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Discussion Starter #1
I've got a question that's been burning a hole in my pocket ever since I first read about the car. Lotus is using a unique method of bonding the tub & other parts together. How does this hold up under long term use?

Before everybody jumps on me for being a ninny, it might be worthwhile pointing out that S2000s had problems with tearing a welded part (front strut mount, IIRC?) after ~2 years of autocross use with R compound tires. That experience makes me wonder about this method of bonding the chassis.

Presumably Lotus planned for that level of usage (and more), but....

So, does anybody have any ideas on how well the thing holds together long term? Do they hang together like tanks, or tear themselves apart like the S2000? Data from the European side of the pond, perhaps?

Thanks!

Frank
 

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About 7 yrs ago I spoke with a rep from the chassis manufacturer(Hydro Raufoss) at the SAE show. He suggested the tub should last less than 100k miles. Seems they're lasting MUCH longer. The Brits have been driving/tracking the heck out of their cars for many years without any major complaints of chassis failure. There are plenty of cars with 100k+ miles on them that seem to be in good shape. You might post this question on seloc.org. Seems the only chassis durability issue I've seen is the corrosion issue.
 

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There have been no adhesive-related chassis failures of the Elise as far as I've heard, and this goes back to the first generation model. However, the adhesive used in the chassis WAS changed at some point in time to the new red color. This could have some effect on longevity.
 

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i had stated earlier that I will keep this car as LONG AS IT STAYS GLUED together.

Hmmm, I hope she doesn't fall apart at the seams.

I've had my MR2T for over 13 years and plan on keeping the Elise at least as long...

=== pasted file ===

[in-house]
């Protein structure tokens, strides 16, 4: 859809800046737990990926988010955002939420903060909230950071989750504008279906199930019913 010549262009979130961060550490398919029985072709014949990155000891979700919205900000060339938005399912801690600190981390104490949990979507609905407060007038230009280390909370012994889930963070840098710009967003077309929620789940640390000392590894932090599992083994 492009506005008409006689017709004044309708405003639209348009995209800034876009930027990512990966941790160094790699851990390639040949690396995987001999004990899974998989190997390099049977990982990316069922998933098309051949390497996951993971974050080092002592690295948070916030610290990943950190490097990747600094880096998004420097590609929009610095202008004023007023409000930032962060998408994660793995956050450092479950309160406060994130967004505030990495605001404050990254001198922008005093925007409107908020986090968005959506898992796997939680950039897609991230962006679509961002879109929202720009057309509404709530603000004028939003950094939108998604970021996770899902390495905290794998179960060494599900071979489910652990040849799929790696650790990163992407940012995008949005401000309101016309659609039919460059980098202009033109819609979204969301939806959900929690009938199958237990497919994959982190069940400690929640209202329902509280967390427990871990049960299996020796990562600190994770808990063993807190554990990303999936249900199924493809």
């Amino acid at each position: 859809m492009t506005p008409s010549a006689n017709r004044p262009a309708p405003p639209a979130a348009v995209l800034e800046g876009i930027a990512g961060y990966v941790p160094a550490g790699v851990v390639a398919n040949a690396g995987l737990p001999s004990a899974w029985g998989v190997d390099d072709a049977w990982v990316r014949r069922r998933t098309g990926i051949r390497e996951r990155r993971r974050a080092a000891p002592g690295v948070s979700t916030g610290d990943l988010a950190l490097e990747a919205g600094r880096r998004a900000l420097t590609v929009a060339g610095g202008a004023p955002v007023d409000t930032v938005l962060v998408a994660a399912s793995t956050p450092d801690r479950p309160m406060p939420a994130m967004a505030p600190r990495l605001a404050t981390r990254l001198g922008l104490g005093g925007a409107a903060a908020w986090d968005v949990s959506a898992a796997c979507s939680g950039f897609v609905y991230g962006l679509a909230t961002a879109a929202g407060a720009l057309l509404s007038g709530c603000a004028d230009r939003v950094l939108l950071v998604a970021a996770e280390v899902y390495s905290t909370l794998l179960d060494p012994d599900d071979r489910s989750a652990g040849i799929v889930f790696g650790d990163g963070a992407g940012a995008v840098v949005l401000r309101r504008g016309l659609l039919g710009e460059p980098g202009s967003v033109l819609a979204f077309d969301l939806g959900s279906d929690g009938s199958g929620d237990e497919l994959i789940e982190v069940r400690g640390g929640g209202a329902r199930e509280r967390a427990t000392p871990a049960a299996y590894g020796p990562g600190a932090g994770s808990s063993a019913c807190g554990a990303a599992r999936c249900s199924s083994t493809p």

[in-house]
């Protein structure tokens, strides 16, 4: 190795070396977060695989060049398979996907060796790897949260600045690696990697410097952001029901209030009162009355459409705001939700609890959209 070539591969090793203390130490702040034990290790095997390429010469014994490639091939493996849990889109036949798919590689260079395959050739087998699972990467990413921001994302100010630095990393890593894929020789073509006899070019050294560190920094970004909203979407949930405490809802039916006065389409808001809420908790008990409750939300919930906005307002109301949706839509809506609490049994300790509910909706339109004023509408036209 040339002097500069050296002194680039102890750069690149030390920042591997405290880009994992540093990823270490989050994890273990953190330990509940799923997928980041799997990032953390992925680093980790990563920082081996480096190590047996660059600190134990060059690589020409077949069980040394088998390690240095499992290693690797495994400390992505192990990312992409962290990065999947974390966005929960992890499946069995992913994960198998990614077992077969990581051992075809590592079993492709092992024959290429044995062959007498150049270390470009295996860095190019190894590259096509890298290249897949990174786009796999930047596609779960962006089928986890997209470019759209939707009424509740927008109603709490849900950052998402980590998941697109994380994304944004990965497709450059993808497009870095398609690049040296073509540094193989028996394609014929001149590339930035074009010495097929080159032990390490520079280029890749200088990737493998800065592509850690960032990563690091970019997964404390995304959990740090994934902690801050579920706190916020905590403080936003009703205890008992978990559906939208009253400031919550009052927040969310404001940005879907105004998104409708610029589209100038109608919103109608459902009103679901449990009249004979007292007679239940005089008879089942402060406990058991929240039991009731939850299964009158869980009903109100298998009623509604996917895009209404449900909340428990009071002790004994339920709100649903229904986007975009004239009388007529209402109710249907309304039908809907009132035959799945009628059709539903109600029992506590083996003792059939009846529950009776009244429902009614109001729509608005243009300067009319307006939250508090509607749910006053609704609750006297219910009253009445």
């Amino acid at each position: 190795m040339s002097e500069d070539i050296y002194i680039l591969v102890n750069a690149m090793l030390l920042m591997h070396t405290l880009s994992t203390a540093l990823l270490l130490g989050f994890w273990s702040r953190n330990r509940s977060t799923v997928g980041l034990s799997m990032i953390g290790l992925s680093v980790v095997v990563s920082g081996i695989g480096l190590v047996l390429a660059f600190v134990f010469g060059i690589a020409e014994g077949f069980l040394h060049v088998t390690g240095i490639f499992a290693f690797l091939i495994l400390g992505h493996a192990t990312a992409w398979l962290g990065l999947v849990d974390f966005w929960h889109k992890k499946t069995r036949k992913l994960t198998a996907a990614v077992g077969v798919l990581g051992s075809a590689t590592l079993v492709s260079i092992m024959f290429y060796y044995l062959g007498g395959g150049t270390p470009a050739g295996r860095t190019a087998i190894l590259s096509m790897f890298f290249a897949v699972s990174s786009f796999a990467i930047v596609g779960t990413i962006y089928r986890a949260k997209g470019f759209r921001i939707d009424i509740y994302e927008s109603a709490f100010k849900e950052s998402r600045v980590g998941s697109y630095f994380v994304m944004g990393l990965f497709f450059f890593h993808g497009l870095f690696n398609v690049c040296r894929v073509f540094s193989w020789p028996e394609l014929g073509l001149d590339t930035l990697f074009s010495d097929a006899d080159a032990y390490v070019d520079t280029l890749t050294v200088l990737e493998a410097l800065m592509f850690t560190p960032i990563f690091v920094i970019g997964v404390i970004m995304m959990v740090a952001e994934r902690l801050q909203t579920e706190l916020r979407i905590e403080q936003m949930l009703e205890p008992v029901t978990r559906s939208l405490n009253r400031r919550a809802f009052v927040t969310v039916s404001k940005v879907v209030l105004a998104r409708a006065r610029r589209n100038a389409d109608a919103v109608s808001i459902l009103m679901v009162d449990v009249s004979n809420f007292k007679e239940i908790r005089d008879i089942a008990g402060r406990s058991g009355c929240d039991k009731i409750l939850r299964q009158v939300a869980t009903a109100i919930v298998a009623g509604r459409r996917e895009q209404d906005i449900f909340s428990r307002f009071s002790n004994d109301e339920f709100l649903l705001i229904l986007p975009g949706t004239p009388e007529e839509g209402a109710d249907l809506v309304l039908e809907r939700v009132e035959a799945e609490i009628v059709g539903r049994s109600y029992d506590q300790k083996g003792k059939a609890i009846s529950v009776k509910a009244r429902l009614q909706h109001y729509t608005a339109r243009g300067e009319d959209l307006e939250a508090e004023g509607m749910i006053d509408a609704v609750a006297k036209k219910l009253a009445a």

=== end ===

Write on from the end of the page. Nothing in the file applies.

:p
 

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Here's a shot showing where s2000s have some frame trouble. You can see that the bracket for the a-arms is welded onto the unibody. Via some spot welds. After hard use with race rubber they fatigue from the loads and bending and then let go. You can see that it's an inherently inexpensive design, and prone to such issues.



Earlier Elises had some footwell corrosion issues. And on tracked cars there were some rear toe link issues on samples with the earlier uprights. Our cars have the latest beefed up stuff. The bonds seem to hold up just fine, and since 1996.

We even have the bolts that Lotus suggests Exige owners upgrade to for their suspension uprights.

Our a-arm mounts are quite strong and use steel bushings with wide heads glued to the aluminum. They bend but don't break in accidents. Here is a shot...looks pretty strong. You can see the bonded in black bushings. You can see the mount for the lower arms at the front of the footwells too.



Footwell view - see the a-arm bolt? (bolt & black bonded in bushing)



I'm sure we'll find out more about the car as the calendar flips...
 

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I've never heard of an adhesive failure in the car (S1 or S2).